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Arabic press review: Israel to participate in youth conference in Morocco

Meanwhile, Gaza's industrial sector is said to be on the verge of collapse, and a Jordanian MP slams Gulf states for obstructing Amman's influence in Jerusalem
The Mediterranean Young Leaders Forum is scheduled to be held in Essaouira in Morocco in mid-November (Facebook)

Despite protests, Israelis head to Morocco for conference 

Israel will take part in a youth conference in Morocco in mid-November despite popular protests and attempts to block its participation, according to the London-based newspaper Al-Quds Al-Arabi.

Morocco and Israel have no official relations, but Moroccan activists have exposed frequent steps towards the normalisation of relations in recent years, which the government has denied or remained silent about.

It is expected that Israel will participate in the fifth session of the Mediterranean Young Leaders Forum due to be held in the city of Essaouira from 15 to 17 November.

The Boycott, Divestment and Sanctions (BDS) Morocco campaign said it considers Israeli participation as "blatant normalisation and an attempt to present the occupation state as a normal member participating in a forum in Morocco". It also called on young Moroccan people to boycott the event.

Al-Quds Al-Arabi quoted the BDS Morocco campaign as saying that this is the first time Israel will participate in the forum, although it will be held for the fifth time in the city of Essaouira and be sponsored by the French embassy and the French Institute in Morocco.

News of the Israeli participation comes after a call by the French embassy in Tel Aviv encouraging French-speaking Israelis to register and join the event, according to the campaign.

Gaza's industrial sector 'on verge of collapse'

The private industrial sector in the Gaza Strip is on the verge of collapsing amid the closure of many companies and their shops, thousands of layoffs and a drop in production capacity, according to the Al-Araby Al-Jadeed online newspaper.

Many traders and businessmen have recently been forced to close their facilities to avoid further losses, while some have moved their investments to Arab countries, such as Egypt and Jordan.

Following the economic downturn and declining income, Gaza has become an even more difficult place for its people who have already lived under a siege for more than a decade, the London-based newspaper said, citing recent UN reports.

Wadah Bseiso, head of the Union of Wood Industries, said that companies working in wood are working at only 10 percent of their total capacity as a result of the economic deterioration and weak trade, the paper reported.

Bseiso pointed out that many workshops and factories have been closed as a result of the Israeli wars, the ongoing siege and the prevention of the arrival of raw materials.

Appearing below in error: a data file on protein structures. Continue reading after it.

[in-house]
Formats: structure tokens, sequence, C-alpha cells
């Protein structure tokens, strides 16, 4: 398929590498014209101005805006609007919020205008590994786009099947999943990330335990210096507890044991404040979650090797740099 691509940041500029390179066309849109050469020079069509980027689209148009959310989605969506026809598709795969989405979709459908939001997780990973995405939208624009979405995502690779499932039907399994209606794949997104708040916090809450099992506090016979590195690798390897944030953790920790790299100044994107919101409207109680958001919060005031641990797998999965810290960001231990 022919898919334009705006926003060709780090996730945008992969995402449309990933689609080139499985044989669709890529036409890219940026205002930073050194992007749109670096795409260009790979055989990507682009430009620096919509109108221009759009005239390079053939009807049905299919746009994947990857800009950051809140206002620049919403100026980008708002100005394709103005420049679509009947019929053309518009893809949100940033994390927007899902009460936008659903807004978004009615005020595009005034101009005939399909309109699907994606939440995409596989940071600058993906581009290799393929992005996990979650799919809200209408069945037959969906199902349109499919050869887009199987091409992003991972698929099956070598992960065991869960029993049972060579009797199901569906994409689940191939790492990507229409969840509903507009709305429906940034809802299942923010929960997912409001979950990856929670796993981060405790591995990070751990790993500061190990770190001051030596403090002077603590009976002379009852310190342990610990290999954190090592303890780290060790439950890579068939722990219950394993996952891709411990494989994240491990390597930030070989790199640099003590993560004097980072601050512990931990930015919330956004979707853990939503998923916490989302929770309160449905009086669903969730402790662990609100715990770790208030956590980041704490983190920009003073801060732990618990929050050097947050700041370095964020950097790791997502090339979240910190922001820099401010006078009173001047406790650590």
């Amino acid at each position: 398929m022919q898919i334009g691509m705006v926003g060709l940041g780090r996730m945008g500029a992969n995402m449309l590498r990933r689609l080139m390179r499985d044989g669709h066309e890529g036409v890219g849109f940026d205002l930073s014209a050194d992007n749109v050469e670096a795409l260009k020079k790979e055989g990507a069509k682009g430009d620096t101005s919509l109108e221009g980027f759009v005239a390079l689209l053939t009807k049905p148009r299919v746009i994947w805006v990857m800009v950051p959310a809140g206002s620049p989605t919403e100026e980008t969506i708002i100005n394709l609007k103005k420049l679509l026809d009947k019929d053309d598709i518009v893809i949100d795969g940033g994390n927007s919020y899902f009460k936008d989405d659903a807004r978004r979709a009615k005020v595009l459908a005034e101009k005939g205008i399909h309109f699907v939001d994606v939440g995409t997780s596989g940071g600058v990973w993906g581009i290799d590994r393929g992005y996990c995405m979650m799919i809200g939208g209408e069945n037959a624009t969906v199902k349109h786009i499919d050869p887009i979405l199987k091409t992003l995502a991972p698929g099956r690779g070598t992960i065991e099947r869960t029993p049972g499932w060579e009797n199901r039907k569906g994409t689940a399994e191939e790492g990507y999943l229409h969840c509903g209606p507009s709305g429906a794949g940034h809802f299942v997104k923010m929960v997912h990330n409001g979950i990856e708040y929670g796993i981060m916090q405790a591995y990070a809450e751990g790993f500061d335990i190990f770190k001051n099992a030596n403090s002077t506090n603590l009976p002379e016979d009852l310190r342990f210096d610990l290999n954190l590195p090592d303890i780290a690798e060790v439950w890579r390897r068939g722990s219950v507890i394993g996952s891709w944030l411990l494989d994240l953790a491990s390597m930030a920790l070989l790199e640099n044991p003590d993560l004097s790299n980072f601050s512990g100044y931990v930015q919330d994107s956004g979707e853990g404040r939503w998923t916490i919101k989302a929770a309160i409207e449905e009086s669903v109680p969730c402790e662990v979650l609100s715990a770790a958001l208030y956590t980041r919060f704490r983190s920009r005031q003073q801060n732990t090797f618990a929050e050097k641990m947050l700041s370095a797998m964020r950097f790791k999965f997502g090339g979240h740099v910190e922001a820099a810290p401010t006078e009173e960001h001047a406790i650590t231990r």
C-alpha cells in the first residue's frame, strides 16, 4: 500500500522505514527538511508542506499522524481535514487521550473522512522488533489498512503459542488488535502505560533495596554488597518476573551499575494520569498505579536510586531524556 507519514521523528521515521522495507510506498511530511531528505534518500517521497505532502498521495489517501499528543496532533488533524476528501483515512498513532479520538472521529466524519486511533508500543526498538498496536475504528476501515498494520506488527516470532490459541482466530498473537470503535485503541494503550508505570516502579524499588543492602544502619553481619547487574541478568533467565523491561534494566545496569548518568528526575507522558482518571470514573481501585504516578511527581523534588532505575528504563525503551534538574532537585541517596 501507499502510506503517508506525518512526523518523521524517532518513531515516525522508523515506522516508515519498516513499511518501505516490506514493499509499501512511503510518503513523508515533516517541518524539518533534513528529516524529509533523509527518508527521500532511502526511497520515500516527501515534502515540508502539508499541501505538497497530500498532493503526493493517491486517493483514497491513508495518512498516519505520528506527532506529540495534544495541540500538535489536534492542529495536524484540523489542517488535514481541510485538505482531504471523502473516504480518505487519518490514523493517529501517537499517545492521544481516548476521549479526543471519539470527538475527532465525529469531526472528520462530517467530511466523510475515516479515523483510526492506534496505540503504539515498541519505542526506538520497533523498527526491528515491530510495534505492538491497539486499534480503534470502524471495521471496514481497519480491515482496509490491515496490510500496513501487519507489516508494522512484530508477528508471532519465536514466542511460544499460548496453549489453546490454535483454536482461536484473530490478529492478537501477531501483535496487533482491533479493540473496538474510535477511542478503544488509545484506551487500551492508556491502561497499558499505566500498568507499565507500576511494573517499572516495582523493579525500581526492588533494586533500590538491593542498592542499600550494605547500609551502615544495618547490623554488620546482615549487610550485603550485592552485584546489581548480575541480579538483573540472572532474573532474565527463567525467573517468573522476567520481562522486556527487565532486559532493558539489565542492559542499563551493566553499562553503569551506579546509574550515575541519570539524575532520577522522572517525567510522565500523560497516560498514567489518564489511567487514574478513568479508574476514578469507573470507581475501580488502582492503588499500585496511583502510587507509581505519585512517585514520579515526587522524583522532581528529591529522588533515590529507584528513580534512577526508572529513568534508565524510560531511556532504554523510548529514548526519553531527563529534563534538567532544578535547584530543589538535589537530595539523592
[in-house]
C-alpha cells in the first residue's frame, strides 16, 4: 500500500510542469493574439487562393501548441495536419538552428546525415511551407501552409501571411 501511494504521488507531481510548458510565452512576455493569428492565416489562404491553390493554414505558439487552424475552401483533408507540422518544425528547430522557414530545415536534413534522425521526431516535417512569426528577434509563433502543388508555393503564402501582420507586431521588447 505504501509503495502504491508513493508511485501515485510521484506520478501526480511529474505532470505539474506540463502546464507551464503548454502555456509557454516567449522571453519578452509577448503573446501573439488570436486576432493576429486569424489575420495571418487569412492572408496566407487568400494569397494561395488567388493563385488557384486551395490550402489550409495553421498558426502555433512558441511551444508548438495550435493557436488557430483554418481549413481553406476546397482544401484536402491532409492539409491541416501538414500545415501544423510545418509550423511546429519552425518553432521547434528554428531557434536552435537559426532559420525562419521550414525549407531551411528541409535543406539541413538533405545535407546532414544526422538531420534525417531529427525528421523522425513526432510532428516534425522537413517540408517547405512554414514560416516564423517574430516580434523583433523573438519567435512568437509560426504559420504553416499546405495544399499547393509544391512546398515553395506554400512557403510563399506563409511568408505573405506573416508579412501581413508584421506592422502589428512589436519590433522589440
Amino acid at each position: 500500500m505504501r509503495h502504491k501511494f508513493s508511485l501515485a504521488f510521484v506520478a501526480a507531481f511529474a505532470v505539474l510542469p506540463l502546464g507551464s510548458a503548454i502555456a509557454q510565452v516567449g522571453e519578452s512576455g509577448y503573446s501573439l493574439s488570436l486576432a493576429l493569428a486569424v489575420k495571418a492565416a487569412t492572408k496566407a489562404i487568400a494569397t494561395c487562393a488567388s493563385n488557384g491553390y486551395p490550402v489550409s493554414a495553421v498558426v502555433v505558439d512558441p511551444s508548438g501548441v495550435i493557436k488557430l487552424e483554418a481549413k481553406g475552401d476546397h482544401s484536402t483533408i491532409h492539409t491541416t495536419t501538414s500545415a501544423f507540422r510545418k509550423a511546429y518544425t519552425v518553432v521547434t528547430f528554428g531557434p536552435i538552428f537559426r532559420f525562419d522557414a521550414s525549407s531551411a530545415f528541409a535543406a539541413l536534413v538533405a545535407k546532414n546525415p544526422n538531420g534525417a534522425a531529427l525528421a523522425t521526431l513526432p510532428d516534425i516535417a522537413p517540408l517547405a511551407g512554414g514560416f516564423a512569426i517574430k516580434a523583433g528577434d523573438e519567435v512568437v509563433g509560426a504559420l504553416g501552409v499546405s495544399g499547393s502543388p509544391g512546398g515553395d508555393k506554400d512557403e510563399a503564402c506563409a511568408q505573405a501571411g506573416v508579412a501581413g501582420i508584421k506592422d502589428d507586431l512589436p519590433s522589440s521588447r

More than 250 factories were totally destroyed and 1,100 others were partially damaged during successive Israeli wars, while the total losses amounted to more than $100m, Bseiso told the paper, saying that only seven percent of compensations have been paid out so far.

According to Ahed Abdul Latif, vice-president of the Union of Aluminium Industries, his sector is working at more than 40 percent of its total capacity because Israel has blocked the entry of raw materials, including placing certain items on a list of goods prohibited from entering Gaza under security pretexts, according to the paper.

Gulf states holding Jordan back in Jerusalem 

Jordanian MP Saud Abu Mahfouz has said that Gulf countries are obstructing Jordan's role and influence in Jerusalem and the protection of Al-Aqsa Mosque, according to the Arabi21 website.

In an interview, Abu Mahfouz told Arabi 21 that "some seek to Arabise the holy sites, and this Arabisation will lead to the aspired Judaisation".

The MP did not specify to which Gulf states he was referring, but alleged that they sought to hinder Jordanian influence in Jerusalem and back US President Donald Trump's decision to recognise Jerusalem as the capital of Israel.

Abu Mahfouz, an opposition MP, said: "We are with the previously declared Jordanian royal position that even two Jordanians cannot dispute over Jerusalem, and Jordan is doing this on behalf of the nation as a whole."

The undermining of Jordan's role, he said, was another step along a course Trump initiated "by his decision to recognise Jerusalem as the capital of the occupation state, followed by the Knesset's decision of nationalism and the Jewishness of the capital".

Abu Mahfouz also criticised the Jordanian government of not doing enough to support Jerusalem.

"The way the government is dealing with the issue of Jerusalem is similar to the way it is dealing with daily matters. This is very serious in the face of daily incursions by settler groups,” he said.

* Arabic press review is a digest of reports that are not independently verified as accurate by Middle East Eye.